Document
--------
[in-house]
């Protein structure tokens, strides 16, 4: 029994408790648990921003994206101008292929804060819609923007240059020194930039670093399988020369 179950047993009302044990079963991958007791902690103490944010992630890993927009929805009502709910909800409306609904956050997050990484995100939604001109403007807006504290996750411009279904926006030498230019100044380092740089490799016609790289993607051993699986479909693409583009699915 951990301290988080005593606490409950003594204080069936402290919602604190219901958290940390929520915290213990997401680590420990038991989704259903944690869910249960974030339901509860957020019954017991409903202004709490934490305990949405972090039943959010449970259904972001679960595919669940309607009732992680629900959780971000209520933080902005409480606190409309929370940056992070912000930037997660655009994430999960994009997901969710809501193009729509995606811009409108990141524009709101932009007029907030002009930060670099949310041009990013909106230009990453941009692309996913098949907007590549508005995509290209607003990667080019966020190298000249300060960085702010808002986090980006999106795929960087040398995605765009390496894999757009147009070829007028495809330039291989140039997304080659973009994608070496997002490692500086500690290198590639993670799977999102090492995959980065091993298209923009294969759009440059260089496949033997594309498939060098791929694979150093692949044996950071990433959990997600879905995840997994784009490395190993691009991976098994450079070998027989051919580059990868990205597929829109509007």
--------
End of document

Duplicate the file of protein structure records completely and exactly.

[in-house]
């Protein structure tokens, strides 16, 4: 029994408790648990921003994206101008292929804060819609923007240059020194930039670093399988020369 179950047993009302044990079963991958007791902690103490944010992630890993927009929805009502709910909800409306609904956050997050990484995100939604001109403007807006504290996750411009279904926006030498230019100044380092740089490799016609790289993607051993699986479909693409583009699915 951990301290988080005593606490409950003594204080069936402290919602604190219901958290940390929520915290213990997401680590420990038991989704259903944690869910249960974030339901509860957020019954017991409903202004709490934490305990949405972090039943959010449970259904972001679960595919669940309607009732992680629900959780971000209520933080902005409480606190409309929370940056992070912000930037997660655009994430999960994009997901969710809501193009729509995606811009409108990141524009709101932009007029907030002009930060670099949310041009990013909106230009990453941009692309996913098949907007590549508005995509290209607003990667080019966020190298000249300060960085702010808002986090980006999106795929960087040398995605765009390496894999757009147009070829007028495809330039291989140039997304080659973009994608070496997002490692500086500690290198590639993670799977999102090492995959980065091993298209923009294969759009440059260089496949033997594309498939060098791929694979150093692949044996950071990433959990997600879905995840997994784009490395190993691009991976098994450079070998027989051919580059990868990205597929829109509007």